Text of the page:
North East Wales

Legal aid cuts: Mark Pierce's compensation fears for families

Kate Pierce Image copyright (C) British Broadcasting Corporation
Image caption Kate had needed round-the-clock help from her family and carers

A father whose daughter was left brain damaged due to medical negligence says families in a similar situation would now struggle to claim compensation.

Kate Pierce, of Wrexham, was nine months old in 2006 when she developed pneumococcal meningitis, but was wrongly diagnosed.

Kate died last month, aged seven, while on a family holiday in Florida.

Mark Pierce said legal aid had helped the family win compensation but Kate would not have qualified today.

The UK government is reducing the near £2bn legal aid bill and some clinical negligence cases will no longer be eligible.

The Ministry of Justice says 90% of clinical negligence cases are heard without legal aid as they are suitable for "no win no fee" lawyers.

But Mr Pierce said his family could not have fought Kate's case without such aid and he is concerned for parents in a similar situation.

"The legal aid rules have changed. Because Kate was nine months old and because the injury didn't occur at birth or shortly afterwards, Kate would not be eligible to pursue a claim using legal aid," he said.

Kate had developed a life-threatening infection which was wrongly diagnosed as viral tonsillitis when she was taken to Wrexham Maelor Hospital.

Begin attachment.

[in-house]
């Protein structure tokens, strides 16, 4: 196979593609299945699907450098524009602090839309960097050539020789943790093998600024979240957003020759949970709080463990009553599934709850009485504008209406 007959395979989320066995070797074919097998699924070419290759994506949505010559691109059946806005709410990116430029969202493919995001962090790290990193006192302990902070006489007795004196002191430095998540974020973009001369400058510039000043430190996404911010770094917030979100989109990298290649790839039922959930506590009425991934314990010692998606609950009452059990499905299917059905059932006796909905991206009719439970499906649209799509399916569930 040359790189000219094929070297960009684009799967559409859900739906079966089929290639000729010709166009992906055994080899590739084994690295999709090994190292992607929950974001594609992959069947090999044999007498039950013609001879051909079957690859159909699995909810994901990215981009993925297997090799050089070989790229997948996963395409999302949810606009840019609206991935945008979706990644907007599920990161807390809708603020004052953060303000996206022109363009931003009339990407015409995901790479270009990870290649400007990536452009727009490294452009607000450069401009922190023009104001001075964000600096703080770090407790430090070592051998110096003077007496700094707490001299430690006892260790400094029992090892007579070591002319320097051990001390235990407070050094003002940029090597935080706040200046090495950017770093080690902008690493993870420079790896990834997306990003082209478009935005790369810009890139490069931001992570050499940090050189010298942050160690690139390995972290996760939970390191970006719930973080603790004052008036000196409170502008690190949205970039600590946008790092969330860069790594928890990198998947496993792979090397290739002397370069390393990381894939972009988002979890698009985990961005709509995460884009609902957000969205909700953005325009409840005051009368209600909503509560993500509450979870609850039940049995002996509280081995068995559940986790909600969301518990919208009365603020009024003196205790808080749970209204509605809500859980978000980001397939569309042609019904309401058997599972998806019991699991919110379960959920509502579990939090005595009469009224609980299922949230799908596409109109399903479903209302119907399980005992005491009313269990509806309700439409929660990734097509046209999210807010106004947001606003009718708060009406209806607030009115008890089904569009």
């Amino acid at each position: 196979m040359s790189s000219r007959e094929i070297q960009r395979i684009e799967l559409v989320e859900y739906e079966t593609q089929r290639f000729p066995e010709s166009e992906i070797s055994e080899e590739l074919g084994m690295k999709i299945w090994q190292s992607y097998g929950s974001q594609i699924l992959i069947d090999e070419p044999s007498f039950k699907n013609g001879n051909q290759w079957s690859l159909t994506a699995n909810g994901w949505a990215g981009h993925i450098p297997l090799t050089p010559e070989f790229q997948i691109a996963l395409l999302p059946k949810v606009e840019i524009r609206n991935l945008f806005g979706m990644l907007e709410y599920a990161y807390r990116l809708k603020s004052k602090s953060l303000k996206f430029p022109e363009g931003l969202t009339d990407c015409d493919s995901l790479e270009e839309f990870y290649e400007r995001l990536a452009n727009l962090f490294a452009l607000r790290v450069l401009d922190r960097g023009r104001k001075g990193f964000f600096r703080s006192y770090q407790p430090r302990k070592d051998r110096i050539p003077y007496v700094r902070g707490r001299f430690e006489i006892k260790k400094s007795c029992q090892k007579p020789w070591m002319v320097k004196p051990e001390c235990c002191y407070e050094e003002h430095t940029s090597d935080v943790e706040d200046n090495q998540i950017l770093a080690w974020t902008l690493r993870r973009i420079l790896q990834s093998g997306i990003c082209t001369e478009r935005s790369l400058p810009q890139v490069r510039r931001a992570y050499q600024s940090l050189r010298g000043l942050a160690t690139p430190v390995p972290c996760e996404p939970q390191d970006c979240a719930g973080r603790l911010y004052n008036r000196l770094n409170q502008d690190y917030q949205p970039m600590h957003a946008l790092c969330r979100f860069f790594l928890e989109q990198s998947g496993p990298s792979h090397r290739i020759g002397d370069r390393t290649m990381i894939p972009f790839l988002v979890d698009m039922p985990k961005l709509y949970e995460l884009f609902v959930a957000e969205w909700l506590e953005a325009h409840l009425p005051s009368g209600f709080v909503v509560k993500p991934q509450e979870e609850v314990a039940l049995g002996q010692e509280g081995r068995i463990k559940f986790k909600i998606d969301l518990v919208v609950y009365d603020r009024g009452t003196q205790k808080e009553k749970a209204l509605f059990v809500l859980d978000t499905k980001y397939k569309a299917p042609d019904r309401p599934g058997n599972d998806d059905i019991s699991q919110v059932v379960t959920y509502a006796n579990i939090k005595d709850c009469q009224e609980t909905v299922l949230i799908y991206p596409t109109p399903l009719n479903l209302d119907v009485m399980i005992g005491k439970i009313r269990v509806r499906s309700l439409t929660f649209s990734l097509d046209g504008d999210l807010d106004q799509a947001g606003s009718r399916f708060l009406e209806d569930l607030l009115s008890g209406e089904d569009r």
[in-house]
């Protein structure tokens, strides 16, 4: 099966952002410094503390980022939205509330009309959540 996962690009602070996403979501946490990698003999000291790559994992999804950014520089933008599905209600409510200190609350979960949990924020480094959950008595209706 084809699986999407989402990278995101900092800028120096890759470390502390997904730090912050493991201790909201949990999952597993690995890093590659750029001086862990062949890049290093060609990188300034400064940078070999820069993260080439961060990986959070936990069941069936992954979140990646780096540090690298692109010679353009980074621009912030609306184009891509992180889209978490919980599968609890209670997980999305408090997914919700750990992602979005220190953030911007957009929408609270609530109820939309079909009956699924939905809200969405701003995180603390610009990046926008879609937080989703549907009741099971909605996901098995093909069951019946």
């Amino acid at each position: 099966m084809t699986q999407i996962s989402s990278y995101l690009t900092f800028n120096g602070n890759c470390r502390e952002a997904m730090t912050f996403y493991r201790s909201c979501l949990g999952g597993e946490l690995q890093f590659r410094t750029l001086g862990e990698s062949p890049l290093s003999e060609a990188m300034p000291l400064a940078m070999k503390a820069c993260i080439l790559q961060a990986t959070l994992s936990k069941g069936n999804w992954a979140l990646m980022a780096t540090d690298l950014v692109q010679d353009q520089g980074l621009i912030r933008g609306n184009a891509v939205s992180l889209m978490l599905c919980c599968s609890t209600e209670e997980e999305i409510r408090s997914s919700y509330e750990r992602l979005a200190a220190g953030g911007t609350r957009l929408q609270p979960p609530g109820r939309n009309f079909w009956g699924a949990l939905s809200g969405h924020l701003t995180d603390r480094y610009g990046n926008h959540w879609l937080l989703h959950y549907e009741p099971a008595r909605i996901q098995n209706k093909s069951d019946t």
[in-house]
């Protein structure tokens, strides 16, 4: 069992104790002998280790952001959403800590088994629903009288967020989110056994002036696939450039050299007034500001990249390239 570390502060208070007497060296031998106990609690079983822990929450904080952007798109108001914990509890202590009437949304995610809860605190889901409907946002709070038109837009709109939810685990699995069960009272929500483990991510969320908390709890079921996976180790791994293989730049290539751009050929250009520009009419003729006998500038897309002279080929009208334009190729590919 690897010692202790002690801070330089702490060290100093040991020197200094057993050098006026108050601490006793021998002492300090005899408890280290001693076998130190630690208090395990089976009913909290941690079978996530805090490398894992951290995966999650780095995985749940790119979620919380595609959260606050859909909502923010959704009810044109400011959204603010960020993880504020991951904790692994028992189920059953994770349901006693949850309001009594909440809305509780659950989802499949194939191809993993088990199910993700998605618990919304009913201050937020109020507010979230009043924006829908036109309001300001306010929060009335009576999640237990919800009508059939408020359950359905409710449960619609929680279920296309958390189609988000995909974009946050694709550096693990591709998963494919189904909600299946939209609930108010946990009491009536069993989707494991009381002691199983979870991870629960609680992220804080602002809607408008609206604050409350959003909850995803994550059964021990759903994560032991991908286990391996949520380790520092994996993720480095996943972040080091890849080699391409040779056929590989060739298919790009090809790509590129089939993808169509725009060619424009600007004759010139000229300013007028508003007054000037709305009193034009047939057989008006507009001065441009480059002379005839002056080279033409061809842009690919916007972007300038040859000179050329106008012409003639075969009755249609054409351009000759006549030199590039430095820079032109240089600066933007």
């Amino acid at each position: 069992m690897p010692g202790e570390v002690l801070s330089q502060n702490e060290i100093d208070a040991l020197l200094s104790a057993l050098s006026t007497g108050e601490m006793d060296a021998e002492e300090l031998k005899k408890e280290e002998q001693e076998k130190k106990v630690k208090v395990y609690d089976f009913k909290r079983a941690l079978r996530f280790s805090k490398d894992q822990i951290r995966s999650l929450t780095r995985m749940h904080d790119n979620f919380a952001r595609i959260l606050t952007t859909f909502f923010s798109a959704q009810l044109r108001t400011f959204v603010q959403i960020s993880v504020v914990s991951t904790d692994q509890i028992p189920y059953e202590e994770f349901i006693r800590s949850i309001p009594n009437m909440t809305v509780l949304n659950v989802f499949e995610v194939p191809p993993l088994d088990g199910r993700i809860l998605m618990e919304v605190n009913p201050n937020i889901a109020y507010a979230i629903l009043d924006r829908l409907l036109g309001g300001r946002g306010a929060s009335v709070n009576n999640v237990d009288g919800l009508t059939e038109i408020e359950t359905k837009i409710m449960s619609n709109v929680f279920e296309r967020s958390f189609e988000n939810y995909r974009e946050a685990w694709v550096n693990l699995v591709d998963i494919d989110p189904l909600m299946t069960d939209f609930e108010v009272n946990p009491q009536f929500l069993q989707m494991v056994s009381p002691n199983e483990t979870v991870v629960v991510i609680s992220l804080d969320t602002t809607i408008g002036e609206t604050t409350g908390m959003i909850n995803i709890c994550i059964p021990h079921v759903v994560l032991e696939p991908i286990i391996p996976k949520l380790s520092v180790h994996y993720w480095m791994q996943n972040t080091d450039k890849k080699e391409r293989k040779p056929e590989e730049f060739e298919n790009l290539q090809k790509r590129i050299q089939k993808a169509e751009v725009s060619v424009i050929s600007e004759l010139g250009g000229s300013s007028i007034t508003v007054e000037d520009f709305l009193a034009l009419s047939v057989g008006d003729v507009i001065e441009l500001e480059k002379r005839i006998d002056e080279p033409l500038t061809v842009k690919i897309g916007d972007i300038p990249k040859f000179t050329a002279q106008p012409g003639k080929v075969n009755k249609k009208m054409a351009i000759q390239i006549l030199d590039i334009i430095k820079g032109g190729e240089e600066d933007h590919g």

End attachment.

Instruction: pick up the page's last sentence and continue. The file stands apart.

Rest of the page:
A junior doctor said she was well enough to go home. Her parents asked for a second opinion but the junior doctor claimed he had sought the advice of a more senior doctor when he had not.

Kate went home but her condition deteriorated and she came back to hospital where she was correctly diagnosed with meningitis.

But she had suffered severe brain damage and was then in need of round-the-clock care.

Enormous sympathy

She was registered deaf and blind, had chronic lung disease and severe epilepsy, among other conditions.

Last year, her parents were successful in their case against Betsi Cadwaladr University Health Board, which has accepted 75% responsibility for the claim.

The Ministry of Justice said it had enormous sympathy for people involved in these types of cases, but the majority "do not need legal aid".

"Currently 90% of clinical negligence cases are heard without legal aid as they are suitable for a 'no win no fee' deal," said a spokesperson.

"We are, however, ensuring legal aid remains where negligent medical treatment during pregnancy or shortly after birth results in a baby being severely disabled and needing extra care for life."

Mr Pierce said he was unhappy with the justification for the changes, which came into effect on 1 April.

"Kate's legal fees are in the region of half a million pounds, and to get an expert lawyer with the necessary expertise and dedication to do that kind of investigation, you simply could not do that with a no win, no fee [lawyer]," he said.

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